Thury said the use of telemedicine by Avera and other healthcare companies continues to expand, including into treatment of chronic or long-term illnesses that need frequent monitoring and care.
“I think there’s a lot of opportunities there, and where we’ll peak I don’t know,” he said.
Kristine Becker, director of virtual medicine at Avera, said the expansion by Sanford further into the telemedicine space will clearly be a benefit to patients in South Dakota and beyond, but is unlikely to push Avera to change its innovative and comprehensive use of telemedicine.
“We’ve been offering virtual care at Avera for nearly 30 years, so we have a lot of different virtual services and we continue to grow those services to really find the right opportunities to use virtual care to provide care to the right patients in the right way at the right time,” Becker said. “Avera will continue to do what we do — taking care of our patients, serving our communities we’re in. I don’t really see what Sanford is doing in having a big impact on our approach or our plans.”
Sioux Falls is home not only to Avera and Sanford healthcare systems, but also to Avel eCare, which is a national leader in providing telemedicine services to healthcare groups across the country. Avel eCare was originally created as the telemedicine arm of Avera Health in 2009 and for years served as the hub of telemedicine in which doctors and other providers connected to healthcare providers in numerous settings to provide specialty care and other medical services.
In November 2021, Avera sold its eCare system to New York-based Aquiline Capital Partners, a private equity group that renamed the company Avel eCare. Avel now provides clinical telemedicine services on a for-profit contract basis to 650 healthcare systems in 32 states. The system has eight service lines, providing telemedicine services in hospitals and clinics, schools, emergency rooms, ICUs, senior-citizen care and tribal health.
The acquisition of Avera eCare by Aquiline was seen as a way to increase private investment in the service and allow it to expand and remain even more on the cutting edge of providing telehealth services in a variety of places and formats, said Bell, of Avel eCare.
Under the Avel model, healthcare systems pay a subscription fee that allows them to use Avel clinicians and practitioners to provide telehealth services often not available or not convenient in rural areas or places where providers and specialists are not available. Those healthcare systems then bill patients and insurers for the care provided, Bell said.
Under Avera’s ownership, and now through Avel, the eCare system produced several innovations in the use of telemedicine. Groundbreaking uses of telehealth programming include immediate monitoring and care of patients in intensive care units and emergency rooms, to schools and nursing homes and to the Indian Health Services that serve reservations across South Dakota and the U.S.
Among the most recent innovations is the Virtual Crisis Care program, a program initially developed by the Helmsley trust, which allows law enforcement officers to use iPads to immediately contact a behavioral-health specialist through a telehealth link to provide triage and evaluation that can prevent some people in crisis from being sent either to jail or a mental institution. The program is in use in 40 counties in South Dakota.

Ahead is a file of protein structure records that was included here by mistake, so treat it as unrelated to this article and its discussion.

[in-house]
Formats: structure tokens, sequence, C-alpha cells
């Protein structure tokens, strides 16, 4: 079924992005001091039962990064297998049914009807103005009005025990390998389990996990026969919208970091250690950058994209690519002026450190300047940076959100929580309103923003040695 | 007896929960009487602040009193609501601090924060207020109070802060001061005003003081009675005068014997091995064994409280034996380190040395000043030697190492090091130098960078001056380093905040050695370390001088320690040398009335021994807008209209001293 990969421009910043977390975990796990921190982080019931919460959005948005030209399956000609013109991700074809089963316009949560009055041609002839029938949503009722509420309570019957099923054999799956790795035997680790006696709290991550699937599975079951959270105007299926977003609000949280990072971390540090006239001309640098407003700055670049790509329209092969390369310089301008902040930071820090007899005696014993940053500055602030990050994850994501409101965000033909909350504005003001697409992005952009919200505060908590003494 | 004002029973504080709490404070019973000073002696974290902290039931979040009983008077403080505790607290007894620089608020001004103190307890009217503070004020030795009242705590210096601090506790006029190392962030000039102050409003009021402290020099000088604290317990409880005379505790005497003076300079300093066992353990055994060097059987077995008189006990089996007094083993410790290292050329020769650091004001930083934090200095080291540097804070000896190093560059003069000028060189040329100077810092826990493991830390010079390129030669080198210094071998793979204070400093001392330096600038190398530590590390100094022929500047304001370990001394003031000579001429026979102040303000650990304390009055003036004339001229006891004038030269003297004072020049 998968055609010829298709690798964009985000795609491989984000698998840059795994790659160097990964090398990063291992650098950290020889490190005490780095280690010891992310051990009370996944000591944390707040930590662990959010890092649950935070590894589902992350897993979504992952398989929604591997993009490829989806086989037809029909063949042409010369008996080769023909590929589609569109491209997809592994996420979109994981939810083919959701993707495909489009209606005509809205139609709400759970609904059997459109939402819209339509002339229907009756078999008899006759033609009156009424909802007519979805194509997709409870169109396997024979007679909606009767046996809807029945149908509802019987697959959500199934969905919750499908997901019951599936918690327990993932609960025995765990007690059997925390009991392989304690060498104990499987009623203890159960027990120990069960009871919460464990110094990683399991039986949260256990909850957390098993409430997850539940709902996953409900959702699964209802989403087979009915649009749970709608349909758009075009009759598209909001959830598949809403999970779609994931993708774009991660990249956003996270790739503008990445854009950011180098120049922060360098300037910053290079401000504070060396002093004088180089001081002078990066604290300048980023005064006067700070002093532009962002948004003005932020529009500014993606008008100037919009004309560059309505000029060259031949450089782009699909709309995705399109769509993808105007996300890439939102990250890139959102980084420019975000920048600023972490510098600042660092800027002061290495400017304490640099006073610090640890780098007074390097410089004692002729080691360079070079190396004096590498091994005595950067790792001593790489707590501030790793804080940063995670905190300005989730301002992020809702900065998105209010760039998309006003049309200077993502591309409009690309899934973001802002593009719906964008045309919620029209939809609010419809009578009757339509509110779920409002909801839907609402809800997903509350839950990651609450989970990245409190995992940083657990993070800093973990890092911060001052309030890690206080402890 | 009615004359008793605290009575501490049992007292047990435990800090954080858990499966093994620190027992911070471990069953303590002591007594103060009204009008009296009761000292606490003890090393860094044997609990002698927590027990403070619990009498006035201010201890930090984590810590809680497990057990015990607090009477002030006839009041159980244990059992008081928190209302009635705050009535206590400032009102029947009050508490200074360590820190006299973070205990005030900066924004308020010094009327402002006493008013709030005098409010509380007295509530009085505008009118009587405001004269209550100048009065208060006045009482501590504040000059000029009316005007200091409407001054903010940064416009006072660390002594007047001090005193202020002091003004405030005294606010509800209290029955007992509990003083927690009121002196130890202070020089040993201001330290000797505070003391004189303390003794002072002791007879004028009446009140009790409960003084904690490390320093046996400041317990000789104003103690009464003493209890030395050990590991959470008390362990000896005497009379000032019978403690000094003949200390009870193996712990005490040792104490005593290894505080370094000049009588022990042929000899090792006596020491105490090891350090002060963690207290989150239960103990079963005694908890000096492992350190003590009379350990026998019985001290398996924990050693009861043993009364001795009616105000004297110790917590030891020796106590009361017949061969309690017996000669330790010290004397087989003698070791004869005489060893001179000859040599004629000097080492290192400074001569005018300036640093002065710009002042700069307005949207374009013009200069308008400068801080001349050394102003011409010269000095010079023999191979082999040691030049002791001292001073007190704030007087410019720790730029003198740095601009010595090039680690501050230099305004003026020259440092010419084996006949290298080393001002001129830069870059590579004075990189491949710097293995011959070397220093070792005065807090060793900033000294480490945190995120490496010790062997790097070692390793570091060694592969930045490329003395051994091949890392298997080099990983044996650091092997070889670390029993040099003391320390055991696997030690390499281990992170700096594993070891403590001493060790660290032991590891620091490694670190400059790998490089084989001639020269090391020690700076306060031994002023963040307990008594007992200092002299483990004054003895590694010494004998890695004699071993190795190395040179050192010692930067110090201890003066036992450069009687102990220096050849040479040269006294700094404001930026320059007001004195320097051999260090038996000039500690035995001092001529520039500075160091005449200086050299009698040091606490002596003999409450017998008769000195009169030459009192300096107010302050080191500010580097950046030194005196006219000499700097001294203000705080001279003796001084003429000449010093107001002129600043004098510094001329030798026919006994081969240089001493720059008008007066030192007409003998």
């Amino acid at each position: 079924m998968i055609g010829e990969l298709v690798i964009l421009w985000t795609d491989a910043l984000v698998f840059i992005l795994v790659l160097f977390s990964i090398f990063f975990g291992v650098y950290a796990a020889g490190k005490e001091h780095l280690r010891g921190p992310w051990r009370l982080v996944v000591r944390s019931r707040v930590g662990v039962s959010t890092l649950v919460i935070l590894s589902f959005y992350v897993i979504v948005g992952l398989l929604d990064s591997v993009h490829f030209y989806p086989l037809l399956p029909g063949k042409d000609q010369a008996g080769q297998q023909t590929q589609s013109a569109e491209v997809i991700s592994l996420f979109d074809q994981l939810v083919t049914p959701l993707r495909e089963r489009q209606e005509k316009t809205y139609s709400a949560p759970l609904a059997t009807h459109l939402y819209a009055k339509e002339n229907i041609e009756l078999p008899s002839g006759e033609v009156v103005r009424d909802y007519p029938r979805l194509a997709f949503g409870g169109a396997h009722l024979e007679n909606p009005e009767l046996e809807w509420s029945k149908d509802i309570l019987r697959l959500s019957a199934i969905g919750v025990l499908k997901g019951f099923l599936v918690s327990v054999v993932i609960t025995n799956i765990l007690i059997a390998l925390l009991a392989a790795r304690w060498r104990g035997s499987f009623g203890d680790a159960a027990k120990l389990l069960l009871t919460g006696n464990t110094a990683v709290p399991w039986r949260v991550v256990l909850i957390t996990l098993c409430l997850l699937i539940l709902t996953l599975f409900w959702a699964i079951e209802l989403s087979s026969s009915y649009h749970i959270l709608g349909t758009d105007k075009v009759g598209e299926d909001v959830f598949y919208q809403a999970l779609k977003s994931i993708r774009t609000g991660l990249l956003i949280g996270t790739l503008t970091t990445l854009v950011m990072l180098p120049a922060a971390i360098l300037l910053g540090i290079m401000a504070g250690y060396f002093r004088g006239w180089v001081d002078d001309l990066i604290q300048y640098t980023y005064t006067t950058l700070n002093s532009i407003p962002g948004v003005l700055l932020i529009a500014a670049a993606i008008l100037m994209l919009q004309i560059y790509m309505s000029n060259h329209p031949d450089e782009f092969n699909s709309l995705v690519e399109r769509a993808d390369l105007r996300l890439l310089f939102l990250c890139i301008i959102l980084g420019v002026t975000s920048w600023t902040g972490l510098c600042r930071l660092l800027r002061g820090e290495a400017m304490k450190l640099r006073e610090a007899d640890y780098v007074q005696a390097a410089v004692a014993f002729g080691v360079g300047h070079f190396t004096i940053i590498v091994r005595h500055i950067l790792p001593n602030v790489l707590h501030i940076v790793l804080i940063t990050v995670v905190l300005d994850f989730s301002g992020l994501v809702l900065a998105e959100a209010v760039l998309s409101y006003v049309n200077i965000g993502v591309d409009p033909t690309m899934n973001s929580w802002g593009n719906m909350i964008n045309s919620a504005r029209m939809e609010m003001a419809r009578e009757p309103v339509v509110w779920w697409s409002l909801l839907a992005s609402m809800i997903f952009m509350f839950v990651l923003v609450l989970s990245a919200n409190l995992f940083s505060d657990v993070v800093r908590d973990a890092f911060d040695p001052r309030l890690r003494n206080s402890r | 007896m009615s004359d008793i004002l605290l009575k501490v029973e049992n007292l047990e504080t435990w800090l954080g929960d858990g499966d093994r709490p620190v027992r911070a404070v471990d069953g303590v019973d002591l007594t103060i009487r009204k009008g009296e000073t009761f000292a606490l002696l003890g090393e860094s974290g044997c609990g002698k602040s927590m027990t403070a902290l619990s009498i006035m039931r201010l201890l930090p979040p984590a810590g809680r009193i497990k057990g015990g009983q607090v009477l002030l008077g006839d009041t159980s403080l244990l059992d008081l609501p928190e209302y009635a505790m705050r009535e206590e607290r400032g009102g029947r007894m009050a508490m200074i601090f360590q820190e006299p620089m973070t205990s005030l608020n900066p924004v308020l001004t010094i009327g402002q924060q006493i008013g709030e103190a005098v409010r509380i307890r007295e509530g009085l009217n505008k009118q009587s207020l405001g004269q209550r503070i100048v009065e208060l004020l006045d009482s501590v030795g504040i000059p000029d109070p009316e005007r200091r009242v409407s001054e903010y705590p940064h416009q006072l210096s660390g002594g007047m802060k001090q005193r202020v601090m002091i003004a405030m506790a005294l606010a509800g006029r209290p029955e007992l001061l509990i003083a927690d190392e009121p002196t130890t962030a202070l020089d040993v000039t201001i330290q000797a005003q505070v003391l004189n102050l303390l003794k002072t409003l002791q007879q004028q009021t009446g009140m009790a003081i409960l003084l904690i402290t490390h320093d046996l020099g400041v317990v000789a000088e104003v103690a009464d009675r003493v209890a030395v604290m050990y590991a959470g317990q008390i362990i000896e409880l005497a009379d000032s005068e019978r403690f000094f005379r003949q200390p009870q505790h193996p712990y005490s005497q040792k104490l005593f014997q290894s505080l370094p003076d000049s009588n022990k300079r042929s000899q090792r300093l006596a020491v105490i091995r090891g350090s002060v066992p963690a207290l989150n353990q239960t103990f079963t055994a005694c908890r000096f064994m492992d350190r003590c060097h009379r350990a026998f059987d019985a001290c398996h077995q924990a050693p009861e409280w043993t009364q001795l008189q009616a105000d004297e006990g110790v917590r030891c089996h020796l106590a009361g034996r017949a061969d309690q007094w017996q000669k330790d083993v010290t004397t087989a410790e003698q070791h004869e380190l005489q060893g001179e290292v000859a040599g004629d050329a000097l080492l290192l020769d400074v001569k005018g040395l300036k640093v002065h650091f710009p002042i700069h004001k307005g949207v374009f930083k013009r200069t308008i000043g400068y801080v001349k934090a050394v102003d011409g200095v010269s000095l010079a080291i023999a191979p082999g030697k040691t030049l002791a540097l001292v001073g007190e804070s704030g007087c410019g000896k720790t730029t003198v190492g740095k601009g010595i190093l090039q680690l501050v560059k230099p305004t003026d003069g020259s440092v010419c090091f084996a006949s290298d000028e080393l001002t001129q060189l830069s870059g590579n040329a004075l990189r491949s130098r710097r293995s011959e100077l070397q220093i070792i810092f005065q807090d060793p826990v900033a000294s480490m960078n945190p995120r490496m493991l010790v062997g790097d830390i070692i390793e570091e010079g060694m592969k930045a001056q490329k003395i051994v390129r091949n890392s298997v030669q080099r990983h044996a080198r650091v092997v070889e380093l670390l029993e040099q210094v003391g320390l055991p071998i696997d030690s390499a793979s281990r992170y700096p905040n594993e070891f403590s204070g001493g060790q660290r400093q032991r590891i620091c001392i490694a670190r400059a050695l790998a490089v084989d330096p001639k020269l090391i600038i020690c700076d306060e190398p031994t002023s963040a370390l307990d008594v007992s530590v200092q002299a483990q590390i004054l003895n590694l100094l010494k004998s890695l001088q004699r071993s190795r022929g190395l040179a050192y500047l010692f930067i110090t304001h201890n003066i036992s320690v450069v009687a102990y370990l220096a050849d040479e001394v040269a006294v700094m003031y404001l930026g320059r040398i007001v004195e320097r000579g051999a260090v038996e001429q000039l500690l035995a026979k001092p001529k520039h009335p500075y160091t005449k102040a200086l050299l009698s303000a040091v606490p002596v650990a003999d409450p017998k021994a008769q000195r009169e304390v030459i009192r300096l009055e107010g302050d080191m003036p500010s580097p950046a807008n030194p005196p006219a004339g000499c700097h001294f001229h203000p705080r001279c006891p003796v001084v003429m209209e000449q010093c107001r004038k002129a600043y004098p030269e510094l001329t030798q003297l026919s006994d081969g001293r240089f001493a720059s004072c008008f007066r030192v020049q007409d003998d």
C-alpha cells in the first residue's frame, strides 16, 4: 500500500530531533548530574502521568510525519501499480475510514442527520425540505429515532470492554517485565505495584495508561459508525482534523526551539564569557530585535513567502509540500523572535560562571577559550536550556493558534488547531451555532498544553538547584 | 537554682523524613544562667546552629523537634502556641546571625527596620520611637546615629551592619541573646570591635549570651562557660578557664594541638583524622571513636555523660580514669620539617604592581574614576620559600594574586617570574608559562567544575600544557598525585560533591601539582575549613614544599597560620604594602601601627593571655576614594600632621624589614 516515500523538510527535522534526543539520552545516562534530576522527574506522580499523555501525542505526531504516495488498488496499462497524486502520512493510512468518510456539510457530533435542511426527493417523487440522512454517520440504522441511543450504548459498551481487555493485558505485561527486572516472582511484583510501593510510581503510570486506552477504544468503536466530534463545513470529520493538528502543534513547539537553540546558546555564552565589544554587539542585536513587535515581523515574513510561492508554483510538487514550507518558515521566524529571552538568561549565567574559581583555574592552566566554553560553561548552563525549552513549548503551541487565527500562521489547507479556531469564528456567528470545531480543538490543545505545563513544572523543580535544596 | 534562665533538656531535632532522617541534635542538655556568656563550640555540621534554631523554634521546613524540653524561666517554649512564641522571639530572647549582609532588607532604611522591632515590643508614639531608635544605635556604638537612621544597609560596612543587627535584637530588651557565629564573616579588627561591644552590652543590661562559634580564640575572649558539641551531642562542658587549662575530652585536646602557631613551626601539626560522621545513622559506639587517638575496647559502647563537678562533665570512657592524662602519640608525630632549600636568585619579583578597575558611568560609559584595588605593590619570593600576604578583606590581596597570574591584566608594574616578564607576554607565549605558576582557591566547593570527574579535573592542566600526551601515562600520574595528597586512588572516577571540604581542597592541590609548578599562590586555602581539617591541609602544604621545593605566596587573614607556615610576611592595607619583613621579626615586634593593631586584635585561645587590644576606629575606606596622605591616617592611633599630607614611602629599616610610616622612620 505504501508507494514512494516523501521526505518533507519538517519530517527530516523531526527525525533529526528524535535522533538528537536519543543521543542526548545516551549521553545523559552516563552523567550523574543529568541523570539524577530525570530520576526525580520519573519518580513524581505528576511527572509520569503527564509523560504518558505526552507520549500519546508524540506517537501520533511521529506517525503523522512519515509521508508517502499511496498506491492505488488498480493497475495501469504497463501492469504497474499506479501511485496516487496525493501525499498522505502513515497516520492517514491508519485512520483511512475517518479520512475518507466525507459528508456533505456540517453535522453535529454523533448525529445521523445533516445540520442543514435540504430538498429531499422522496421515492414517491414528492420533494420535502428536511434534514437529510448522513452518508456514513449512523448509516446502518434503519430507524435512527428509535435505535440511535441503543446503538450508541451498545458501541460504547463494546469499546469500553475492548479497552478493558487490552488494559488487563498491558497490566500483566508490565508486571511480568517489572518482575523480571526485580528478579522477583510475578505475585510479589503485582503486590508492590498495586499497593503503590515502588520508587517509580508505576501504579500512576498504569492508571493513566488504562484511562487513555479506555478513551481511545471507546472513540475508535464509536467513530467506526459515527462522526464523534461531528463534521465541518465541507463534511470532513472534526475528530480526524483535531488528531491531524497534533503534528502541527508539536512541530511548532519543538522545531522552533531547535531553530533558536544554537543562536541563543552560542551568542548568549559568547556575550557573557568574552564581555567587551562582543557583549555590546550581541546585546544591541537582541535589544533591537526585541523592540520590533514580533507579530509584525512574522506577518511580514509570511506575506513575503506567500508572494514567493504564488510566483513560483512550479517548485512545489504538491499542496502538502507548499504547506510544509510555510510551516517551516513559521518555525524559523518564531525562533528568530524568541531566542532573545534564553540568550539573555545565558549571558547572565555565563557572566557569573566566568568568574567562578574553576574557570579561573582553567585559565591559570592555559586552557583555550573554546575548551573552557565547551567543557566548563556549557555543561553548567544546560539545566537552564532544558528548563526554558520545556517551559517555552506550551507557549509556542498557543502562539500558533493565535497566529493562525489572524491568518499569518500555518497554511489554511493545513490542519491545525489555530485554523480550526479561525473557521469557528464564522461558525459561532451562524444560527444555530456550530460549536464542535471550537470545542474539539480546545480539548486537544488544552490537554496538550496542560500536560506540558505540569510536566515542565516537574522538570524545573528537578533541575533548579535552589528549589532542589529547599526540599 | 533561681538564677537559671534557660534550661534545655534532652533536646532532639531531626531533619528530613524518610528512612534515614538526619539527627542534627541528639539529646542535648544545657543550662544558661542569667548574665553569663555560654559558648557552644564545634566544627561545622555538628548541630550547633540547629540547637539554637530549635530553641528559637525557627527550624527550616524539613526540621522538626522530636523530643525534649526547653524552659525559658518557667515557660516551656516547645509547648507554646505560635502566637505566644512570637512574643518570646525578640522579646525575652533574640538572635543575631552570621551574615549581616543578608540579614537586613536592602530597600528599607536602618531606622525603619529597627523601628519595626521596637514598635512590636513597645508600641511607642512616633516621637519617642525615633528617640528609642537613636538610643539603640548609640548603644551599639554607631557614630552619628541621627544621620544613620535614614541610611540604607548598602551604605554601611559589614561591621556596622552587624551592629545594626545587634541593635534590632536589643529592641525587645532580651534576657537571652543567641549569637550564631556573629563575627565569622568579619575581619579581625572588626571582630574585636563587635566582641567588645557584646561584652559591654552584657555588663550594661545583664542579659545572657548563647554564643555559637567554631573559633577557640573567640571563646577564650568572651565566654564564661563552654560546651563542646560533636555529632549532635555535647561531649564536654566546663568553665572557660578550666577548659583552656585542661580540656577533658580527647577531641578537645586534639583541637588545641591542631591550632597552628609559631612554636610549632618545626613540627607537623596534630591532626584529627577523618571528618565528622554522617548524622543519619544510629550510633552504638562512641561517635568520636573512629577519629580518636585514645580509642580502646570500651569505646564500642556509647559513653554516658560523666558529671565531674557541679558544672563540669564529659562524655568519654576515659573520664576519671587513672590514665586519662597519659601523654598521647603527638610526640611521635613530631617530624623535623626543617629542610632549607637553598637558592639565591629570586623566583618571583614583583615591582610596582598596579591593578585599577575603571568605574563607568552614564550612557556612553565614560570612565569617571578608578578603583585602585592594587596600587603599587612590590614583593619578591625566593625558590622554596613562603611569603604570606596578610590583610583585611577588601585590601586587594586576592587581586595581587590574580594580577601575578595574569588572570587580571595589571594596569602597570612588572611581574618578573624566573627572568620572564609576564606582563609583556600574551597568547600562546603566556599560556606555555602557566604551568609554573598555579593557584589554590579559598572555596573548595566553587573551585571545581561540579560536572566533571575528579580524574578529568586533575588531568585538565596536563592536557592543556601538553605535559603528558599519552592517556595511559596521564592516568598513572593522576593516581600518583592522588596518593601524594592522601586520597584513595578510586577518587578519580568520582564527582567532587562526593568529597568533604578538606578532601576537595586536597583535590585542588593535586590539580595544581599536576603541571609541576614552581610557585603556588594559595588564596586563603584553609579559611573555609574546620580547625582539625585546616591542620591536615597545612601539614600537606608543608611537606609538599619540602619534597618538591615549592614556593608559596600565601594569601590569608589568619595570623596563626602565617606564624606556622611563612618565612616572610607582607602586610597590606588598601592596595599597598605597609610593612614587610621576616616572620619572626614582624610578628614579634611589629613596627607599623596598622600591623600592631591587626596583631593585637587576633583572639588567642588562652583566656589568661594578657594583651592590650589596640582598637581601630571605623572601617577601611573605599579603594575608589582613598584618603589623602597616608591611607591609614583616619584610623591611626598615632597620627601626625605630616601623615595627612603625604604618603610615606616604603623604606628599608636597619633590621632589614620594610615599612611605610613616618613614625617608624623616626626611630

Walter Panzirer, a trustee of the Helmsley trust, which has invested millions in support of rural health care in South Dakota, said Sanford Health’s expansion into the virtual health industry should benefit the healthcare industry overall and provide more services to rural residents of South Dakota and other states. The Helmsley trust was a major benefactor of Avera’s telemedicine efforts.
“Avera’s selling of eCare created an opportunity for Sanford to expand into a greater telemedicine role, and I’m encouraged by that and I’m hopeful that they’ll continue to improve a telemedicine industry that we pioneered in South Dakota,” Panzirer wrote to News Watch in an email. “We’re still waiting to see what specific programs and services will be created from Denny Sanford’s $350 million gift, but I hope their top priority is serving all individuals across the region and focusing on the best care possible.”
Rural residents are big beneficiaries of telemedicine
One of the smaller yet still highly important healthcare providers in South Dakota has made extensive use of telemedicine and is expanding its menu of virtual health services offered to patients.
Horizon Health Care has 32 clinics that provide medical, dental and behavioral-health services in a 28,000-square-mile area of rural South Dakota, mainly in the sparsely populated northwest and east-central regions of the state.
Horizon Healthcare offers telemedicine in several medical areas, including behavioral health, acute care, specialist care, school-based care, tele-home visits and teledentistry. Horizon began its telehealth program in 2002, initially using video consoles to virtually connect patients in rural areas with specialists from Avera and Sanford health groups in Sioux Falls, said Weatherill, the Horizon executive.
Horizon is able to use telehealth to link rural patients with urban specialists in a number of healthcare fields, including pulmonology, cardiology, oncology, infectious diseases, acute care and ear-nose-and-throat services, Weatherill said.
“Instead of this patient having to drive two hours or more each way for a 10-minute checkup, we can connect that patient with a specialist through that technology,” he said.
At first, the equipment to develop a computer connection cost up to $20,000 to connect patients and specialists, a cost that has fallen dramatically since then as providers can connect via broadband internet connections using iPads via Zoom or Webex services.